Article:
Mattel’s plans for DC Universe this year seem to be in a constant state of flux, but one thing that’s been consistent (if delayed) has been the new subscription service, Club Infinite Earths. The new series officially started this month, with the first figure– Golden Age Flash. How does he compare to the rest of the DC Universe?
When Mattel announced Club Infinite Earths, they described it as a way to finish off teams and other “unfinished business” in their long-running but sales-challenged DC Universe Classics line. In this light, Golden Age Flash is the perfect figure to launch the new sub service, as he completes both the major Golden Age sub-line, as well as the JSA. Jay Garrick is made of the standard lean buck used for many other lithe heroes, as well as some slight tweaks to accommodate Jay’s costume details such as his belt and short boots. The result is a trim and striking rendition of the classic hero, complete with an excellent paint job with crisp clean lines from his lightning bolt insignia to the streaks of grey in his hair.
The all-new portrait is perfect for Jay, with a confident half-smile, and I like that much like the slight age lines on Golden Age Green Lantern’s face, the grey streaks in jay’s hair suggest he’s more JSA era than the hero in his Golden Age prime. Flash also includes his iconic mercury-style winged helmet, which is vac metallized. I wasn’t sure how I felt about the chrome finish after first seeing the prototype, but it looks very cool on the final figure. Speaking of Jay’s head in general, it’s also great that Mattel made sure his neck had a better range of motion than most DC figures, which helps a lot in getting the speedster into plenty of good running poses.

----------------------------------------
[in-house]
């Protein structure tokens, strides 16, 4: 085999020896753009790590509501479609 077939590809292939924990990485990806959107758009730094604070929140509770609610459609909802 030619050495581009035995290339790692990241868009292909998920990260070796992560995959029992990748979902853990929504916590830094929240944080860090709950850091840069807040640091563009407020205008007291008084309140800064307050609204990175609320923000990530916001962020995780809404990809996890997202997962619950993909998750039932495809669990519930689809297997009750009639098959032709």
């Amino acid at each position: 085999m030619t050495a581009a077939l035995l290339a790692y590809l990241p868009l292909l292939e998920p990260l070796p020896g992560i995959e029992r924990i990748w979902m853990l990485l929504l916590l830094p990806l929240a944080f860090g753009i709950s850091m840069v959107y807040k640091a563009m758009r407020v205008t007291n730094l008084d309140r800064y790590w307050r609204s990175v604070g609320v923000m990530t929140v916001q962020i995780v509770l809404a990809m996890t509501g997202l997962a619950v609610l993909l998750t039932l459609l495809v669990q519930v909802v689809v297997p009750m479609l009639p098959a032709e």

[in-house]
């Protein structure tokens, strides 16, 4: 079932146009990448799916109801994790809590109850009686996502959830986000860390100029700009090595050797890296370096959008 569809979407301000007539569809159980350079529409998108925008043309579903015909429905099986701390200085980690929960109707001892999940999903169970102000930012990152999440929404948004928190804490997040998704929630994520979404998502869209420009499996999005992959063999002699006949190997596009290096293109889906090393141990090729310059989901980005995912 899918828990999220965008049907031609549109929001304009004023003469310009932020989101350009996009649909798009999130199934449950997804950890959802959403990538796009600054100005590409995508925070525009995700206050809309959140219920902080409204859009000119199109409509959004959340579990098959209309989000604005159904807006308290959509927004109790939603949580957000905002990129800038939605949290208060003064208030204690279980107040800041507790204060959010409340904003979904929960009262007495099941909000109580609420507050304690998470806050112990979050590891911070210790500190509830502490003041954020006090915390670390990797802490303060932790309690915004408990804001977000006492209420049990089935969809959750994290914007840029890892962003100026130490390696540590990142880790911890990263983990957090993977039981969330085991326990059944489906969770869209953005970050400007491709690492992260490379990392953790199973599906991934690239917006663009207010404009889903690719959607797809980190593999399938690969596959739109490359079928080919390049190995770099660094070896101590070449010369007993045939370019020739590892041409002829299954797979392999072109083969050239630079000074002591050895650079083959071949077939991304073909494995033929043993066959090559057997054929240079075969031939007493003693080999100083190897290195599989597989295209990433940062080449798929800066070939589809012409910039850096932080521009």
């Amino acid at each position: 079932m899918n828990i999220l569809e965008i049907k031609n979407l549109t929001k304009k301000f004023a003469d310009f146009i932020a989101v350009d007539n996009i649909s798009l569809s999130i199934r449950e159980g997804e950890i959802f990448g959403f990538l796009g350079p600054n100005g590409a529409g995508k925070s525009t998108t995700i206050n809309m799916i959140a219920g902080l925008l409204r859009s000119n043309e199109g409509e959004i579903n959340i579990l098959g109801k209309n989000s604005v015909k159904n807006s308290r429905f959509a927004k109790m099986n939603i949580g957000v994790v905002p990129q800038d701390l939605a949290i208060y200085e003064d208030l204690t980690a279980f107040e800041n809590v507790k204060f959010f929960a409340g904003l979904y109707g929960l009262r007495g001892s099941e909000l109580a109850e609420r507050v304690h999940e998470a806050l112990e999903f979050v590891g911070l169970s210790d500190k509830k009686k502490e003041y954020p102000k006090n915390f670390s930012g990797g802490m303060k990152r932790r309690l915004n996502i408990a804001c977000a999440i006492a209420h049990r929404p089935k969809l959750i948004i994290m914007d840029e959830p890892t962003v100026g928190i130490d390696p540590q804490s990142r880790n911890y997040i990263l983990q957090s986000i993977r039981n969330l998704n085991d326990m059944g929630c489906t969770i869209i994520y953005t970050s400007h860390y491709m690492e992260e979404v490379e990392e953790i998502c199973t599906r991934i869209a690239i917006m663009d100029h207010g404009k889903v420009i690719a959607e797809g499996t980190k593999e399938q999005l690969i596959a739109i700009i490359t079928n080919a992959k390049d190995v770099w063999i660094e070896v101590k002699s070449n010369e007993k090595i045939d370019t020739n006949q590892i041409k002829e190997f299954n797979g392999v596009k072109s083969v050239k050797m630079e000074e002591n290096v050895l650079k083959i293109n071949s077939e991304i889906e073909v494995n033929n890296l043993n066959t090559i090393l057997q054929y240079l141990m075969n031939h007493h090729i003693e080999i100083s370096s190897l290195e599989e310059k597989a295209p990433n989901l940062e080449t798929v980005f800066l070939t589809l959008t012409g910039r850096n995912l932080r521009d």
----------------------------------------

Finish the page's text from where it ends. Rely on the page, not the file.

The packaging for the Infinite Earths series is pretty nice, featuring boxes in dark blue, not unlike the packaging we saw a few years back in many of DC Direct’s toy lines. The Infinite Earths boxes sport a new painting of the character and a window that displays the figure quite well. I do find it odd that Mattel admitted to so many budget compromises in light of the soft sales of this series, but then went forward with all-new artwork commissions anyway. While I like the box, I would have been happier with a less lavish packaging if it meant we got a stand of accessories instead.
Jay Garrick probably was the perfect figure to lead off the sub service, and he doesn’t disappoint. It’s great to finally have the core JSA assembled, and the promise of more long-wanted figure like Metron and Poison Ivy coming soon in the series make Club Infinite Earths an exciting new avenue for the DC toy Universe, and one that I hope continues in 2013!